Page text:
The tearing down of the mosque and the jubilation of the mobs created a permanent fissure in India’s social fabric [Robert Nickelsberg/Liaison/Getty Images]
New Delhi, India – On this day 25 years ago, thousands of Hindu nationalist mobs tore down a medieval mosque in the northern town of Ayodhya, in the state of Uttar Pradesh (UP).
The demolition of the 16th-century Babri mosque, which was constructed under the rule of the first Mughal Emperor Babar, triggered religious riots in parts of India that continued for months. More than 1,000 people were killed, in the worst religious riots since India’s independence in 1947.
The tearing down of the mosque and the jubilation of the mobs created a permanent fissure in India’s social fabric and instilled fear among India’s Muslim minority.
It paved the way for the consolidation of Hindu majoritarianism and the eventual rise of the Hindu nationalist Bharatiya Janata Party (BJP) – the party behind the Ram temple movement.
Senior journalist Vidya Subrahmaniam has covered Hindu-Muslim relations for years, and she says December 6, 1992 was a “watershed moment”.
In a way, with the demolition of the Babri Masjid, everything broke, there began a normalisation of the hatred between the communities.
Vidya Subrahmaniam, senior journalist
“In a way, with the demolition of the Babri Masjid, everything broke, there began a normalisation of the hatred between the communities. What it really did was, in middle-class drawing rooms, respected middle-class families started talking about Muslim as the ‘other’ and that ‘Muslims deserved it’.
“The destruction of the mosque unleashed all the dark forces within the community,” Subrahmaniam, who works for the Hindu group, told Al Jazeera.
Hindu supremacist groups such as Rashtriya Swayamsevak Sangh (RSS) – the ideological parent of the ruling BJP – and Vishva Hindu Parishad (World Hindu Council) want to build a temple on the site of the mosque. Many Hindus believe the mosque stood on the birthplace of the god Ram.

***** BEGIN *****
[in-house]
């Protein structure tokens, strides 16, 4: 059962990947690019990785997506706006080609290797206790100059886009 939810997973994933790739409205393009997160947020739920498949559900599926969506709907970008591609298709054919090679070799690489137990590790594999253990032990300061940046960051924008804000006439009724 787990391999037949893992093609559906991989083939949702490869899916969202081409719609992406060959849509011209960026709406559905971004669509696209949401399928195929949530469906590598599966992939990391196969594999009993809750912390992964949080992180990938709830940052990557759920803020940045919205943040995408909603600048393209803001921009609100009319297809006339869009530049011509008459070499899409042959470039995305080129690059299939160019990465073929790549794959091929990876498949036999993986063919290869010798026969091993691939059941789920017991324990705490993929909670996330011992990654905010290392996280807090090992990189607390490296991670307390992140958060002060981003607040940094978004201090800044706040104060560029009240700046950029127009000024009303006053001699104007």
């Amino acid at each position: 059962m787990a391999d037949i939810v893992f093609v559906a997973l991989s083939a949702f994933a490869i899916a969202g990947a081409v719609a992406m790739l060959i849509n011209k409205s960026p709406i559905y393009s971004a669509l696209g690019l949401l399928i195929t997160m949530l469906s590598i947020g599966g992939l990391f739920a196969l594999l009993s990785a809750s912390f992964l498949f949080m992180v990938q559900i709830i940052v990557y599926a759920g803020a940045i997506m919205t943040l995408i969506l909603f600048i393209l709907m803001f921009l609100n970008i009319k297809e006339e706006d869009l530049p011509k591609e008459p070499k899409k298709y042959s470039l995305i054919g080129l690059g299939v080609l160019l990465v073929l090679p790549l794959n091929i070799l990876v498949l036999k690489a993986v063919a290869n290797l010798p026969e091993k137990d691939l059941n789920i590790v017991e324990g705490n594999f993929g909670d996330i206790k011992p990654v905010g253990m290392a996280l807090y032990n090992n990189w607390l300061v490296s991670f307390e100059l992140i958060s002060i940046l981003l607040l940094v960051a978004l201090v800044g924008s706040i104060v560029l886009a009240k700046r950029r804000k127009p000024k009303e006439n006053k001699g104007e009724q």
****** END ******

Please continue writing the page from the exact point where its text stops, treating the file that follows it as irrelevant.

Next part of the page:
Left-aligned groups in the country are marking the anniversary as “Black Day.” Protesters in New Delhi said the destruction of the mosque “remains the severest of attacks on the secular, democratic foundations of the modern republic”.
But Hindu nationalist organisations across the country are celebrating the day as “Shaurya Diwas” (Victory Day).
“We have been celebrating Victory Day for the past 24 years since that structure was destroyed. It’s natural that we celebrate. The monuments of slavery have to be destroyed,” Surendra Jain, joint General Secretary of the Vishwa Hindu Parishad, told Al Jazeera.
“It was the glory, the strength, the bravery of the Hindus that we were able to remove that structure.
“This is a matter of pride for us that the Hindu temple will be built at that spot. There has been a lot of delay. Now we cannot delay any more,” Jain added.
‘A disputed structure’
On Tuesday, the Indian Supreme Court adjourned the hearing in the long-delayed case to February 8 next year. Earlier, a former chief justice proposed out-of-court settlement between the two sides.
Zafaryab Jilani, convenor of the Babri Masjid Action Committee that has been fighting the case on behalf of Muslims, dismissed talk of out-of-court settlement and negotiations.
“When they talk of solution they mean we should surrender our claim, and that’s not possible. That will never happen, we will not surrender,” Jilani told Al Jazeera.